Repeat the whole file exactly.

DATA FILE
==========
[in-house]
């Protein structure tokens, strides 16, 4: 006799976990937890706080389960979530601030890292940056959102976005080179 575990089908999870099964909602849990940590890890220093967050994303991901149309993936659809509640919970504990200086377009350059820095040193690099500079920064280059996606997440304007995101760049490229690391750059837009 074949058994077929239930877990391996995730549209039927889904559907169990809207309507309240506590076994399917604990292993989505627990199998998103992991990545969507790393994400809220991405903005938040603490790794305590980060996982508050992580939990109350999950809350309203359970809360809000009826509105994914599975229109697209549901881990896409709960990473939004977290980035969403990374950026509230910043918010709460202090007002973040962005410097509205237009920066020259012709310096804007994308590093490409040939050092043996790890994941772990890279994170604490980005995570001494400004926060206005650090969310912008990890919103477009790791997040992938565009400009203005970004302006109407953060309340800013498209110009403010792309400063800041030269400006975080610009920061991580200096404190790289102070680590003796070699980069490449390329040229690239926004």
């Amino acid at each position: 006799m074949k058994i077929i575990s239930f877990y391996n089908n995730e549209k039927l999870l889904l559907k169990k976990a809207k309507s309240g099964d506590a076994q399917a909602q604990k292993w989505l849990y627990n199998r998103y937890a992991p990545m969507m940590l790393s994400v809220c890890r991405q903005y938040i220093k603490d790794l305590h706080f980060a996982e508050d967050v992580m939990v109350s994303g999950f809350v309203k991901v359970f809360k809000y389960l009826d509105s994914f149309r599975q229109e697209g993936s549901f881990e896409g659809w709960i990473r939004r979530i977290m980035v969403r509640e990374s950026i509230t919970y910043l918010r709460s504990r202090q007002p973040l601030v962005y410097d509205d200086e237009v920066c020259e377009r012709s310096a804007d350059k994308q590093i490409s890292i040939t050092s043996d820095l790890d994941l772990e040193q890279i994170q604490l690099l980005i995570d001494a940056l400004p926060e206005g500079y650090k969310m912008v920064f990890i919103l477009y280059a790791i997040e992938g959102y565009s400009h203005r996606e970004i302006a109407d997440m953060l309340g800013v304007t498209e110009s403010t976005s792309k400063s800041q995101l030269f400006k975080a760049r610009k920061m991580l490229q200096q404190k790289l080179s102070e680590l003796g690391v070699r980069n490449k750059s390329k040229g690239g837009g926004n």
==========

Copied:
[in-house]
């Protein structure tokens, strides 16, 4: 006799976990937890706080389960979530601030890292940056959102976005080179 575990089908999870099964909602849990940590890890220093967050994303991901149309993936659809509640919970504990200086377009350059820095040193690099500079920064280059996606997440304007995101760049490229690391750059837009 074949058994077929239930877990391996995730549209039927889904559907169990809207309507309240506590076994399917604990292993989505627990199998998103992991990545969507790393994400809220991405903005938040603490790794305590980060996982508050992580939990109350999950809350309203359970809360809000009826509105994914599975229109697209549901881990896409709960990473939004977290980035969403990374950026509230910043918010709460202090007002973040962005410097509205237009920066020259012709310096804007994308590093490409040939050092043996790890994941772990890279994170604490980005995570001494400004926060206005650090969310912008990890919103477009790791997040992938565009400009203005970004302006109407953060309340800013498209110009403010792309400063800041030269400006975080610009920061991580200096404190790289102070680590003796070699980069490449390329040229690239926004």
């Amino acid at each position: 006799m074949k058994i077929i575990s239930f877990y391996n089908n995730e549209k039927l999870l889904l559907k169990k976990a809207k309507s309240g099964d506590a076994q399917a909602q604990k292993w989505l849990y627990n199998r998103y937890a992991p990545m969507m940590l790393s994400v809220c890890r991405q903005y938040i220093k603490d790794l305590h706080f980060a996982e508050d967050v992580m939990v109350s994303g999950f809350v309203k991901v359970f809360k809000y389960l009826d509105s994914f149309r599975q229109e697209g993936s549901f881990e896409g659809w709960i990473r939004r979530i977290m980035v969403r509640e990374s950026i509230t919970y910043l918010r709460s504990r202090q007002p973040l601030v962005y410097d509205d200086e237009v920066c020259e377009r012709s310096a804007d350059k994308q590093i490409s890292i040939t050092s043996d820095l790890d994941l772990e040193q890279i994170q604490l690099l980005i995570d001494a940056l400004p926060e206005g500079y650090k969310m912008v920064f990890i919103l477009y280059a790791i997040e992938g959102y565009s400009h203005r996606e970004i302006a109407d997440m953060l309340g800013v304007t498209e110009s403010t976005s792309k400063s800041q995101l030269f400006k975080a760049r610009k920061m991580l490229q200096q404190k790289l080179s102070e680590l003796g690391v070699r980069n490449k750059s390329k040229g690239g837009g926004n």